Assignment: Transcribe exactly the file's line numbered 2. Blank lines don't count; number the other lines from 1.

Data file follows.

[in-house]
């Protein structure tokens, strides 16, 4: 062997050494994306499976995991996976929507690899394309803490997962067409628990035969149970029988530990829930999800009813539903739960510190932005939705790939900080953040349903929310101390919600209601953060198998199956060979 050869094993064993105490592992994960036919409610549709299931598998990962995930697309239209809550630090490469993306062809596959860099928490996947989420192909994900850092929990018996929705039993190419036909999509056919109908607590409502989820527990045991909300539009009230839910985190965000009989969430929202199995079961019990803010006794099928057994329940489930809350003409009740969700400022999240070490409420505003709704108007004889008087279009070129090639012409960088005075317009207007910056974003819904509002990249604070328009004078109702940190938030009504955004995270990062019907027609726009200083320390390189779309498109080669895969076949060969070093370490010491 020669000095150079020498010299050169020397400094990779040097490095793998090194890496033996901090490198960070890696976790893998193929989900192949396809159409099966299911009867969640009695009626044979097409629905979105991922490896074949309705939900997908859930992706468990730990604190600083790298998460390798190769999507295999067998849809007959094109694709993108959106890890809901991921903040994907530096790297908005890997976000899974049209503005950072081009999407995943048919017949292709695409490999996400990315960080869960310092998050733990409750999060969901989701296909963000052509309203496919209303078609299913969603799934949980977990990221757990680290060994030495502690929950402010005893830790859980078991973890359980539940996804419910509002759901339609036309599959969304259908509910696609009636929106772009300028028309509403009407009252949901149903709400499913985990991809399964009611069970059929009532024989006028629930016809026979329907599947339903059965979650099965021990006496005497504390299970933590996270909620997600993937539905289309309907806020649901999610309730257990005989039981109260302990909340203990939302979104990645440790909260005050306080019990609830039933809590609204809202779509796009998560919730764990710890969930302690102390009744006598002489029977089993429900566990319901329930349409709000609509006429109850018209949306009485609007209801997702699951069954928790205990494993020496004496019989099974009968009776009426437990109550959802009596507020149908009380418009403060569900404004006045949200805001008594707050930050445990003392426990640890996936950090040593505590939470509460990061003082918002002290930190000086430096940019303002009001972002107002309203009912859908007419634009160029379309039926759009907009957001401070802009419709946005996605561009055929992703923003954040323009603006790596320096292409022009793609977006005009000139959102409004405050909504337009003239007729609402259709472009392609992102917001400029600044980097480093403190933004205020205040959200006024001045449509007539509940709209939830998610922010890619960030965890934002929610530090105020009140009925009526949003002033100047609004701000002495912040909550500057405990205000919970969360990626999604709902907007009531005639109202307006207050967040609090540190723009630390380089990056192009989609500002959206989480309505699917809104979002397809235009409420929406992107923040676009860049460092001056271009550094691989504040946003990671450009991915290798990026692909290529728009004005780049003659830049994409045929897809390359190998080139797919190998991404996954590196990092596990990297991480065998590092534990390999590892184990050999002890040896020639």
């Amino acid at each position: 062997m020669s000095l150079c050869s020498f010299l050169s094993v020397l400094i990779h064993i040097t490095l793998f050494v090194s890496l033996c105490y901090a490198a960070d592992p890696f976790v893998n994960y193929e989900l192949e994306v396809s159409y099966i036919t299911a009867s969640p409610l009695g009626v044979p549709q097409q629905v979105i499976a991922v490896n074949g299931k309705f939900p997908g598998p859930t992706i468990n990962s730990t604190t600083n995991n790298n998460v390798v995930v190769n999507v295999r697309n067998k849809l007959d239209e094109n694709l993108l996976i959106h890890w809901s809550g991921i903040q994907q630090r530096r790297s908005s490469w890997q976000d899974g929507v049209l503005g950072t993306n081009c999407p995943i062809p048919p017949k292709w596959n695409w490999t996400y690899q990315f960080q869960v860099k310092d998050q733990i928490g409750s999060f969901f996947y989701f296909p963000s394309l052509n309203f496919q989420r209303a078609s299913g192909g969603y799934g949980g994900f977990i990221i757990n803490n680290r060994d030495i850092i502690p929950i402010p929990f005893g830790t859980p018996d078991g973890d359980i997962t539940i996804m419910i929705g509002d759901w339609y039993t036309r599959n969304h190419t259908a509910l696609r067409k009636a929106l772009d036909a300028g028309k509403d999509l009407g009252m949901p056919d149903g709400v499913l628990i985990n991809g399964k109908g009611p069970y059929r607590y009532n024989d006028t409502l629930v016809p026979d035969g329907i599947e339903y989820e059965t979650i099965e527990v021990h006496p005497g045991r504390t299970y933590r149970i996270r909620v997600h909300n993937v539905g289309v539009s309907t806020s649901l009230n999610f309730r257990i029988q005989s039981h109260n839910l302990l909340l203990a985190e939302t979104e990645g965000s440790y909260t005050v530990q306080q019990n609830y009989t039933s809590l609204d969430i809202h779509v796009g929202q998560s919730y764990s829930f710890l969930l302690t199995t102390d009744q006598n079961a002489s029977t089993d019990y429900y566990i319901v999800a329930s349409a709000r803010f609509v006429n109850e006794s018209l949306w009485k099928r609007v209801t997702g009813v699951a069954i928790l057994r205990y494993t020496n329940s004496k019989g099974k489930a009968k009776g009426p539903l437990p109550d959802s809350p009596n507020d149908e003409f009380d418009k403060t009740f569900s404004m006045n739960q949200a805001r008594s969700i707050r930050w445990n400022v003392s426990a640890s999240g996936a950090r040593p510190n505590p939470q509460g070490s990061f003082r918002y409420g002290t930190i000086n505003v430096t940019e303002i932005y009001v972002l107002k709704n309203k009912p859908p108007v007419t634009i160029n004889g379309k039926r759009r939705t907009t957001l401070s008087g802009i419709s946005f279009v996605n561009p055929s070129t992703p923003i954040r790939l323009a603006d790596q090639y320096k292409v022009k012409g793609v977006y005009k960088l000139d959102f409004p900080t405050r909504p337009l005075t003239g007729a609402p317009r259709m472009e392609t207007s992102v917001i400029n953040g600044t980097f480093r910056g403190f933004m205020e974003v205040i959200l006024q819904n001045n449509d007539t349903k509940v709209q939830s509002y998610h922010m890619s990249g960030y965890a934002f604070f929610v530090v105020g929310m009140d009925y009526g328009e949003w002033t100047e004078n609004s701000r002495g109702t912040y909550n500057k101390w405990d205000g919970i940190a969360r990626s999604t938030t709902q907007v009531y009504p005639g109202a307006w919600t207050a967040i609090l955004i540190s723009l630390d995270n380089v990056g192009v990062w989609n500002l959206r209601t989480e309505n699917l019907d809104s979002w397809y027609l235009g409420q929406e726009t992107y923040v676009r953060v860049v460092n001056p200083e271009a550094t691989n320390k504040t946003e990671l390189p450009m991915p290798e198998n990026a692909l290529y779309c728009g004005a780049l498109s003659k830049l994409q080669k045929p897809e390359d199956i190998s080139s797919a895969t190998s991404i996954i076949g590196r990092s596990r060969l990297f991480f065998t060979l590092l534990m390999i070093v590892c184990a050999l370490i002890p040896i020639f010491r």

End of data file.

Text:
């Protein structure tokens, strides 16, 4: 062997050494994306499976995991996976929507690899394309803490997962067409628990035969149970029988530990829930999800009813539903739960510190932005939705790939900080953040349903929310101390919600209601953060198998199956060979 050869094993064993105490592992994960036919409610549709299931598998990962995930697309239209809550630090490469993306062809596959860099928490996947989420192909994900850092929990018996929705039993190419036909999509056919109908607590409502989820527990045991909300539009009230839910985190965000009989969430929202199995079961019990803010006794099928057994329940489930809350003409009740969700400022999240070490409420505003709704108007004889008087279009070129090639012409960088005075317009207007910056974003819904509002990249604070328009004078109702940190938030009504955004995270990062019907027609726009200083320390390189779309498109080669895969076949060969070093370490010491 020669000095150079020498010299050169020397400094990779040097490095793998090194890496033996901090490198960070890696976790893998193929989900192949396809159409099966299911009867969640009695009626044979097409629905979105991922490896074949309705939900997908859930992706468990730990604190600083790298998460390798190769999507295999067998849809007959094109694709993108959106890890809901991921903040994907530096790297908005890997976000899974049209503005950072081009999407995943048919017949292709695409490999996400990315960080869960310092998050733990409750999060969901989701296909963000052509309203496919209303078609299913969603799934949980977990990221757990680290060994030495502690929950402010005893830790859980078991973890359980539940996804419910509002759901339609036309599959969304259908509910696609009636929106772009300028028309509403009407009252949901149903709400499913985990991809399964009611069970059929009532024989006028629930016809026979329907599947339903059965979650099965021990006496005497504390299970933590996270909620997600993937539905289309309907806020649901999610309730257990005989039981109260302990909340203990939302979104990645440790909260005050306080019990609830039933809590609204809202779509796009998560919730764990710890969930302690102390009744006598002489029977089993429900566990319901329930349409709000609509006429109850018209949306009485609007209801997702699951069954928790205990494993020496004496019989099974009968009776009426437990109550959802009596507020149908009380418009403060569900404004006045949200805001008594707050930050445990003392426990640890996936950090040593505590939470509460990061003082918002002290930190000086430096940019303002009001972002107002309203009912859908007419634009160029379309039926759009907009957001401070802009419709946005996605561009055929992703923003954040323009603006790596320096292409022009793609977006005009000139959102409004405050909504337009003239007729609402259709472009392609992102917001400029600044980097480093403190933004205020205040959200006024001045449509007539509940709209939830998610922010890619960030965890934002929610530090105020009140009925009526949003002033100047609004701000002495912040909550500057405990205000919970969360990626999604709902907007009531005639109202307006207050967040609090540190723009630390380089990056192009989609500002959206989480309505699917809104979002397809235009409420929406992107923040676009860049460092001056271009550094691989504040946003990671450009991915290798990026692909290529728009004005780049003659830049994409045929897809390359190998080139797919190998991404996954590196990092596990990297991480065998590092534990390999590892184990050999002890040896020639």